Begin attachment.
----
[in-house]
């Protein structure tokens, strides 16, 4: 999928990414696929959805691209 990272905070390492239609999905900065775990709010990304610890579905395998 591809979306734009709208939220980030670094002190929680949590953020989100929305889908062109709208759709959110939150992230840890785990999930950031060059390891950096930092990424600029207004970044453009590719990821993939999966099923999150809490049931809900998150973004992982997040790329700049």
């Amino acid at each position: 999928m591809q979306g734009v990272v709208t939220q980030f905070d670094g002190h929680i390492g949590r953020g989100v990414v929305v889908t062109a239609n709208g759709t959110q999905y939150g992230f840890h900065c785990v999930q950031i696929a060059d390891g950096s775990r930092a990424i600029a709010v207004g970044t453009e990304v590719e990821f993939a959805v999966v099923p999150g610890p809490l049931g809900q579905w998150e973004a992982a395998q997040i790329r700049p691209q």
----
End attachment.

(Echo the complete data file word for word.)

[in-house]
């Protein structure tokens, strides 16, 4: 999928990414696929959805691209 990272905070390492239609999905900065775990709010990304610890579905395998 591809979306734009709208939220980030670094002190929680949590953020989100929305889908062109709208759709959110939150992230840890785990999930950031060059390891950096930092990424600029207004970044453009590719990821993939999966099923999150809490049931809900998150973004992982997040790329700049």
């Amino acid at each position: 999928m591809q979306g734009v990272v709208t939220q980030f905070d670094g002190h929680i390492g949590r953020g989100v990414v929305v889908t062109a239609n709208g759709t959110q999905y939150g992230f840890h900065c785990v999930q950031i696929a060059d390891g950096s775990r930092a990424i600029a709010v207004g970044t453009e990304v590719e990821f993939a959805v999966v099923p999150g610890p809490l049931g809900q579905w998150e973004a992982a395998q997040i790329r700049p691209q």